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A home's service line (also known as a sewer lateral) runs from the house to the mainline sewer in the street. In most cases, the property owner is responsible for maintaining the service line from the home to the curb, and the City is responsible for maintaining the mainline sewer and the portion of the service line from the mainline sewer to the curb.
It's important to keep roots or other obstructions from blocking a home's service line. For repairs to a service line backup, look under "Plumbing, Drains & Sewer Cleaning" online.
Sewer backups can be reported to (503) 823-1700. A response crew is available for initial investigation of sewer emergencies every day of the year. If sewage from the City-maintained portion of the sewer system backs up through sinks or toilets, call the City’s sewer and drainage maintenance staff at (503) 823-1700. City workers will check and remove blockages in the mainline sewer and the portion of the service line that the City is responsible for. If the problem is the result of too much storm water in the system, you may have to wait until the storm has subsided to have the backup resolved.
- Turn off all power to eliminate electrical hazards.
- Keep children and pets away from the area.
- Avoid contact with sewage or items contaminated by sewage. Wear gloves, boots and rain gear during cleanup.
- Hose down the contaminated area if possible, and wear goggles or safety glasses if you use a hose for cleanup.
- Protect cuts and scrapes and immediately wash a wound that comes in contact with sewage.
- Wash all surfaces with hot, soapy water.
- Disinfect all surfaces with a solution of one part household bleach to ten parts water.
- Discard saturated wall-to-wall carpet and pad.
- Wash and disinfect clothing and supplies used in cleaning up.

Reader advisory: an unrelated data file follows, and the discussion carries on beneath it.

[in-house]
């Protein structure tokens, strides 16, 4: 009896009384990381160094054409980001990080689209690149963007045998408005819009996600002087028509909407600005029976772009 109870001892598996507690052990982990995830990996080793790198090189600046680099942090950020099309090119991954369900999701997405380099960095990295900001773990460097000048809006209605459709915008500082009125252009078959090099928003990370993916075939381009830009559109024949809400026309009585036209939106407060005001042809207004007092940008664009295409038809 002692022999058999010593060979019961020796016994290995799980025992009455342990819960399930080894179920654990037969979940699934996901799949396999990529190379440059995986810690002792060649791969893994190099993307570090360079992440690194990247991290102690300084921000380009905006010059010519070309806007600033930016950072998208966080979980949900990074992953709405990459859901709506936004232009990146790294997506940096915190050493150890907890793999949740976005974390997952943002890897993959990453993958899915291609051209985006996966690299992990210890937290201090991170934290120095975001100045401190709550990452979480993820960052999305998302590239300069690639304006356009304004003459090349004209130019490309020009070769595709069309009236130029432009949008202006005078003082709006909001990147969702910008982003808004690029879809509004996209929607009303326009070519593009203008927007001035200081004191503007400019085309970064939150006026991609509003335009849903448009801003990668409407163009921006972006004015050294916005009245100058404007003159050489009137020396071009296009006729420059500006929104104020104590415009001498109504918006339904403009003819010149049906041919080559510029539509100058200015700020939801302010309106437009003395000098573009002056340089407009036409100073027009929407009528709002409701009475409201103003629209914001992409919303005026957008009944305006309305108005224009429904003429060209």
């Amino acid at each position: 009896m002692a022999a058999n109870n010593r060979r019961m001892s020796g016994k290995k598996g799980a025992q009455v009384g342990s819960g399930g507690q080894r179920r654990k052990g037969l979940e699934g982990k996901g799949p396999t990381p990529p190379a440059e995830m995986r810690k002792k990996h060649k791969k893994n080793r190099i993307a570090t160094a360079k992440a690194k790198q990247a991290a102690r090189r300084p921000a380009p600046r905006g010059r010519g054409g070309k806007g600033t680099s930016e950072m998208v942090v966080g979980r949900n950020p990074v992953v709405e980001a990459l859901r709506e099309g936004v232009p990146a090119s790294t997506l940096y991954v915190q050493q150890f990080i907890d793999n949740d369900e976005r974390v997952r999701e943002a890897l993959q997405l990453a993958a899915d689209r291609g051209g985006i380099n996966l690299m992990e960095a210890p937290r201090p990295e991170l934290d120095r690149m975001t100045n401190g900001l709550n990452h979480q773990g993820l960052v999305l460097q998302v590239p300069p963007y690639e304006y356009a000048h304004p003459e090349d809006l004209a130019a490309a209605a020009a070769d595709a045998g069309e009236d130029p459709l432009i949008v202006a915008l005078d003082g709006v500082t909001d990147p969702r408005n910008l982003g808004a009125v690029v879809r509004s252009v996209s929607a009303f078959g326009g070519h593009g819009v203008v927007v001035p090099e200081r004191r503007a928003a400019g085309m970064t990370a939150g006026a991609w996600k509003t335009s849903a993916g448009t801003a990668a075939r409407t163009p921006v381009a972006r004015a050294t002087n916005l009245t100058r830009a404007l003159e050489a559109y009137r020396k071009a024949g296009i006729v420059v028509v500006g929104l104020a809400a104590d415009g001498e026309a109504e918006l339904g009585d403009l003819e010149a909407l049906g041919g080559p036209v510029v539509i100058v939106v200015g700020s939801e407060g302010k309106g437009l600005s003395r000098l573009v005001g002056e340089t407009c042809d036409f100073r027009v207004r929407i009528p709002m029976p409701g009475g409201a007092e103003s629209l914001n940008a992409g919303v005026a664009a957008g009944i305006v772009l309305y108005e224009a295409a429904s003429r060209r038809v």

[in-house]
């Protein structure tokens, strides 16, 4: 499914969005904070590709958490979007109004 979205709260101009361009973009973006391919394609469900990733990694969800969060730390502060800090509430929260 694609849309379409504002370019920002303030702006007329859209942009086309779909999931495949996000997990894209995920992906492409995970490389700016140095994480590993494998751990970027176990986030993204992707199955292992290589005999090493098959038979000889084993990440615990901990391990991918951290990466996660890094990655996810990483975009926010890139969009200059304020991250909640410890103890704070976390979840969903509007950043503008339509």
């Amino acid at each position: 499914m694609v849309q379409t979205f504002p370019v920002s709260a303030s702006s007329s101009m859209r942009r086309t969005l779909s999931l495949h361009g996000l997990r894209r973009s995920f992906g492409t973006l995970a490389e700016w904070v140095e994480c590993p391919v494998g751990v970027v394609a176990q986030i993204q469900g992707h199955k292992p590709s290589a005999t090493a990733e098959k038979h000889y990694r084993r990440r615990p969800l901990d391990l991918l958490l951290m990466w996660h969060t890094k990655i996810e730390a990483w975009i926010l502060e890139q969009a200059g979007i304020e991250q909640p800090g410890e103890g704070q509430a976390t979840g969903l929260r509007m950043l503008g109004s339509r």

- For professional help, search the Yellow Pages or online for water damage restoration and carpet cleaning.
- For more information, call the Multnomah County Health Department at (503) 988-3674.
Sewer system cleaning, inspection, investigation and repair are performed year-round. The nearly 2,500 miles of piped system, over 55,000 storm inlets and nearly 12,000 sumps are cleaned in cycles by crews using truck-mounted high pressure water jet systems. Some trucks are equipped with a vacuum system used to suck debris from sewer facilities.
All facilities are inspected on a cycle to determine condition. Sewer inspection is by closed circuit video or by physically entering the system. Entry can be as involved as using entry teams on supplied air systems. With this condition data, the city inventory can be tracked and assessed for repair needs.
Finding the location or source of a problem is done through visual inspection of sewer pipes, dye testing, and closed circuit video of the sewer main. By inspecting the inside of sewers, crews can determine the source of the problem, nature of the blockage, and condition of the pipe.
Main sewer repair involves extensive excavation, shoring up supporting walls, removing and relaying pipe and connections, backfilling, and installing plates for temporary cover. Service lines which originate from private property and feed into the main line are a typical area for leaks or breaks. Off-road jobs outside the right-of-way require a great deal of manual work for excavation and hauling materials, rock, and dirt to and from the site.
Sump and sedimentation manholes separate the stormwater from sanitary water, reducing the volume and cost of treatment. Culvert repair diverts storm run-off and minimizes erosion and run-off. Shoring stabilizes trench walls and protects employees from cave-ins. Shoring also supports exposed utilities until the ground is restored.
Plastic pipe is a widely used material because it is lightweight and flexible. Its seamlessness makes it a good material for installation in unstable environments. Lightweight materials and compact construction equipment reduce the cost of repair and minimize environmental damage.
Main sewer construction disrupts a lot of ground. Intense use of space and conflicts with traffic are to be expected. Implementation of new technologies, such as no-dig techniques, ensures that the integrity of the City's infrastructure is maintained.
The source or location of a sewer problem determines who pays for repair. The City is responsible for the public right-of-way (curb to curb), from one side of the street to another. The property owner is responsible for the area from the curb to the back of their property line. Easements (generally 10 feet wide) where main sewers traverse private property are an exception to this rule.
In the case of unimproved, gravel, dirt, or abandoned streets, plumbing records are researched by engineers at the Bureau of Environmental Services to determine responsibility.
The Vector Control Program responds to reports on rats or mosquito problems. The County will also bait the sewer system to control rodents. Contact: Multnomah County at 503-988-3464 or visit http://www.mchealth.org/.